Fall Art Exhibitions: Warhol, Pacific Standard Time, and More

Warhol in Washington, da Vinci in London, and a huge festival taking over Los Angeles. By Blake Gopnik

In addition to the Museum of Modern Art’s blockbuster retrospective on Willem de Kooning, opening Sept. 18, here are seven more art exhibitions to note on your calendar.

Sept. 17. Zaha Hadid: Form in Motion, at the Philadelphia Museum of Art, takes a rare look at the design work of a figure much better known as an architect. Hadid herself created the immersive display for her objects. Through March 25.

Sept. 25. A Warhol double-header in the nation’s capital: Warhol: Headlines at the National Gallery of Art through Jan. 2 and Andy Warhol: Shadows at the Smithsonian’s Hirshhorn Museum through Jan. 15. Warhol is probably the most important artist of the last 50 years, but these shows suggest that his famous soup cans and Marilyns may not matter as much as his more subtle works, such as those that riff on the news and on illegible details from everyday life.

Oct. 1. Pacific Standard Time is a festival of postwar art in Los Angeles that, with help from $10 million worth of Getty Foundation grants, will be filling almost all the city’s art venues. Through April 2012.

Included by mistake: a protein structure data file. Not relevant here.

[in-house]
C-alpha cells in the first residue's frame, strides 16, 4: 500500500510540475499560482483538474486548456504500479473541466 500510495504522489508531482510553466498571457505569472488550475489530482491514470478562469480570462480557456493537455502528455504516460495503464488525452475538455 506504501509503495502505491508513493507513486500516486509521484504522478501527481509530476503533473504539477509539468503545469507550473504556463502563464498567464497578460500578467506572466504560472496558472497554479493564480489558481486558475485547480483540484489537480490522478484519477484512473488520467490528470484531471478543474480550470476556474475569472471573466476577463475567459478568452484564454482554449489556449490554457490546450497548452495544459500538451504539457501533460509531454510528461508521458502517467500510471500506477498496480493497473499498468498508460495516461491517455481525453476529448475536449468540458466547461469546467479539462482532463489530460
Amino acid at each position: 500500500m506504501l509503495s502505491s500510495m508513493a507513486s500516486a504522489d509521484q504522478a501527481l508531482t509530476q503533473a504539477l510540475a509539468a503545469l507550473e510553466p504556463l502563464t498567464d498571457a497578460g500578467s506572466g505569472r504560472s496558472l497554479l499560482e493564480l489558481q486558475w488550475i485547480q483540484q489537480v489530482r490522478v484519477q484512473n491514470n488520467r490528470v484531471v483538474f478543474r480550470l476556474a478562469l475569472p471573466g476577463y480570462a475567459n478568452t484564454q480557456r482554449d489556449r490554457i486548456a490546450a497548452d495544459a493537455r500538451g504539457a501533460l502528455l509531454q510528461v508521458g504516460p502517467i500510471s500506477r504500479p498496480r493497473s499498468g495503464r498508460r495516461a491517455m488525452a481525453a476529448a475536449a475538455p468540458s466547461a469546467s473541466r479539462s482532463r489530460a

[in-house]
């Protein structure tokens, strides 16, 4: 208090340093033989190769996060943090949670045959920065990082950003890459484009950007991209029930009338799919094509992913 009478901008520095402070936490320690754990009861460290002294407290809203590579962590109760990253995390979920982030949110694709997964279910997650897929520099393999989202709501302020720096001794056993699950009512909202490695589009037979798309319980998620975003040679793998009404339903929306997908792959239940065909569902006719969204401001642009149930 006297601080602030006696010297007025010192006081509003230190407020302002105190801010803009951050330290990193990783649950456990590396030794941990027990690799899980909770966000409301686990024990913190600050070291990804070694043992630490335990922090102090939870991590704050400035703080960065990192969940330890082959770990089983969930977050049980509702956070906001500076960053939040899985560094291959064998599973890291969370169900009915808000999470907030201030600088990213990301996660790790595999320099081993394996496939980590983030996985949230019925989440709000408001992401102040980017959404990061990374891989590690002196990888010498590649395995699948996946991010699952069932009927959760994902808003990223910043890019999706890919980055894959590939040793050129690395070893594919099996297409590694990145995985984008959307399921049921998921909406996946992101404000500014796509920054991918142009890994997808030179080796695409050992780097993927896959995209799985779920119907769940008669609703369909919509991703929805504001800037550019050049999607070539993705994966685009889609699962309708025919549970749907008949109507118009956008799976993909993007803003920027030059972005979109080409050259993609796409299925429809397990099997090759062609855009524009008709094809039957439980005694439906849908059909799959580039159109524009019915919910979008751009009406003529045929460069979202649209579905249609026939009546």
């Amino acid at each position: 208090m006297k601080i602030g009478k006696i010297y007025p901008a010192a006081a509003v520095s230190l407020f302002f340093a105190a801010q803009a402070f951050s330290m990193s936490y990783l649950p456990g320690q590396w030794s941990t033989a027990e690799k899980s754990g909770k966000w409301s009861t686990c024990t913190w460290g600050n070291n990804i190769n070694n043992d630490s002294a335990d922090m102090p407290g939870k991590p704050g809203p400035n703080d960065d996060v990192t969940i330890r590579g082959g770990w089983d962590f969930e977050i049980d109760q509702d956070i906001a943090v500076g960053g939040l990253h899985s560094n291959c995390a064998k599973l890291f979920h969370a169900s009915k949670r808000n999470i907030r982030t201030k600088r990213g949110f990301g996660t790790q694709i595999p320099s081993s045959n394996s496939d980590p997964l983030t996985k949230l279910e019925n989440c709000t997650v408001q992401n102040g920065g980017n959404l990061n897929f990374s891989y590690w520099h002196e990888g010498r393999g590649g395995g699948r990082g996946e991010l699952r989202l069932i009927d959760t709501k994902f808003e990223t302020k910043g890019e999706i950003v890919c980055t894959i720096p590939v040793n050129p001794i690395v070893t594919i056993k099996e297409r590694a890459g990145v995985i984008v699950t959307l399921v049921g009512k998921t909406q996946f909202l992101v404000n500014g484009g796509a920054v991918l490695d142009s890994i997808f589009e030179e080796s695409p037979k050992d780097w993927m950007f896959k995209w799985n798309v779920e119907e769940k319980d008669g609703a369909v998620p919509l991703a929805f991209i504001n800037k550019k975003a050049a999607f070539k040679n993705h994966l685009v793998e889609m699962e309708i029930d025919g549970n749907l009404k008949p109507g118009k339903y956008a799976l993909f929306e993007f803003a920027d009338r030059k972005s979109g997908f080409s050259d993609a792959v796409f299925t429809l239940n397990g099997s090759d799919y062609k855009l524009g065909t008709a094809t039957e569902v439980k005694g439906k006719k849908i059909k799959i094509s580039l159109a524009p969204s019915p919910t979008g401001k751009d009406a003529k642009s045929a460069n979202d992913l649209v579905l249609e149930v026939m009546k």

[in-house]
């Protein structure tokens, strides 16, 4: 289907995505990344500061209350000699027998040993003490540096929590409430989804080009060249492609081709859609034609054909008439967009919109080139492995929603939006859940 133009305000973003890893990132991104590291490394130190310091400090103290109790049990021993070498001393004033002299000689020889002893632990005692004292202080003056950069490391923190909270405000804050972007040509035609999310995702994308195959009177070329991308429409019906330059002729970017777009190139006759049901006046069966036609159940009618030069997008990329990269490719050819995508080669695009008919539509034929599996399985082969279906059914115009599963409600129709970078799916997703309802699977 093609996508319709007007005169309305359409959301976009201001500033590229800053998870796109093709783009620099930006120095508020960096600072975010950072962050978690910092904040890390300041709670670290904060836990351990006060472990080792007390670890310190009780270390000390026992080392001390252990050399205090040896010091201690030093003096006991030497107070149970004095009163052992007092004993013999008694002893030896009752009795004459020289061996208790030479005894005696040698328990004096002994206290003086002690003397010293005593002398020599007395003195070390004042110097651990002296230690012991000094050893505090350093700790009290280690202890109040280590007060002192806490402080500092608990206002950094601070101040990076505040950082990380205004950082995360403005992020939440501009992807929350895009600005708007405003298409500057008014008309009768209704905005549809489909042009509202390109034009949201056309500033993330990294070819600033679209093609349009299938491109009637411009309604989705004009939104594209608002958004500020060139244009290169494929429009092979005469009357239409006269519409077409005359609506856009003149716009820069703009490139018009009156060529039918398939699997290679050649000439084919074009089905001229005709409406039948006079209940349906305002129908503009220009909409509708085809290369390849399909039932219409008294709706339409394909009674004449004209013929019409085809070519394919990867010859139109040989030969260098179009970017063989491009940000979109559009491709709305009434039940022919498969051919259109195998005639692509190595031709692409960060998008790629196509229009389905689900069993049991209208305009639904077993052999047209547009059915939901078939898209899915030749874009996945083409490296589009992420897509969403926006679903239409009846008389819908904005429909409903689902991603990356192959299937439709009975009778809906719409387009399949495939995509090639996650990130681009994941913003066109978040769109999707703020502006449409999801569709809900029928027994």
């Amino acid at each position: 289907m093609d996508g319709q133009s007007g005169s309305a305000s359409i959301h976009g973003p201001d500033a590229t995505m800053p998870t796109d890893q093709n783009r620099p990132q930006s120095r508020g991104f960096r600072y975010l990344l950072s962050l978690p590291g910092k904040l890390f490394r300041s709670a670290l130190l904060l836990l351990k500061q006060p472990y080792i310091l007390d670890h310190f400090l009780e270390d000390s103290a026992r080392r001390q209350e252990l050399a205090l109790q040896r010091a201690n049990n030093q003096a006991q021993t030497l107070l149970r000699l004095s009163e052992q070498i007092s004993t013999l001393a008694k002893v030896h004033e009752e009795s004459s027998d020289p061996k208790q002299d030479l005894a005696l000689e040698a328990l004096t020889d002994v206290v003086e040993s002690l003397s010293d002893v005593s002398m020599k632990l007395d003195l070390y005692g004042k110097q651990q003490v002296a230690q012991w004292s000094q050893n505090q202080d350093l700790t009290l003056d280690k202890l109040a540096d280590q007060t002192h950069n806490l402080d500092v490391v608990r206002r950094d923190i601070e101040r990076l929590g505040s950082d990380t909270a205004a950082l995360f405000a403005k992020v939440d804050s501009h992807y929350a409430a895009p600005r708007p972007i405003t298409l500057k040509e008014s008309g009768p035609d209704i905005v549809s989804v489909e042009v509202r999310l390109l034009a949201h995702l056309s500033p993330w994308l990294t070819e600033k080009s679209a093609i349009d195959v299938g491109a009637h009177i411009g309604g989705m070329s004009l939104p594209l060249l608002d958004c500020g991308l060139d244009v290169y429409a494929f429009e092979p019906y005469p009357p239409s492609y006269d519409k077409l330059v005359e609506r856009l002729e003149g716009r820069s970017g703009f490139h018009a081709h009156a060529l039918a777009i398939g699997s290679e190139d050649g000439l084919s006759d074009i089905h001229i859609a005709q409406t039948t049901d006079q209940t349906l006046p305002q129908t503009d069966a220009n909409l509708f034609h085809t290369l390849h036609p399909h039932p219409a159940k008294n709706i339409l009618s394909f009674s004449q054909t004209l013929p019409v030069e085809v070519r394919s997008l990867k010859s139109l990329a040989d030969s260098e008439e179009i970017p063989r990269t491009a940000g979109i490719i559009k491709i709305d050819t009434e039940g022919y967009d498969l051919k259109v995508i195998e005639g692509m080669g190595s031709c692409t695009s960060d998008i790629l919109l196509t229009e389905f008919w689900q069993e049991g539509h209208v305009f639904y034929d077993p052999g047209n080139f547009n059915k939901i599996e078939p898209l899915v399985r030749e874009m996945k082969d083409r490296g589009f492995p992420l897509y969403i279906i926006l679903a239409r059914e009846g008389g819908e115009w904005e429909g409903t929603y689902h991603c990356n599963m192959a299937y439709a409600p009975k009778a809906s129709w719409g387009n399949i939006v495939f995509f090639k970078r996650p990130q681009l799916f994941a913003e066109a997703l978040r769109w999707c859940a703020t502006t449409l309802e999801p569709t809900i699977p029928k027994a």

Nov. 4. Maurizio Cattelan: All will present the complete works of this Italian trickster at the Guggenheim Museum in New York. His statue of Pope John Paul II felled by a meteor should be there, as should some version of the piece where he duct-taped his dealer high up on a wall. Through Jan 22.

Nov. 9. Leonardo da Vinci: Painter at the Court of Milan, at the National Gallery in London, will be the most complete display of Leonardo paintings ever presented—which means there might even be a dozen of them on view. (His drawings, and works by his pupils, will round out the show.) Through Feb. 5.

Nov. 18. HIDE/SEEK: Difference and Desire in American Portraiture, a show about gender identity that is touring to the Brooklyn Museum, caused a ruckus last year when the Smithsonian censored one of its works. In its New York incarnation, let’s hope the focus can turn back to the fascinating art it presents. Through Feb 12.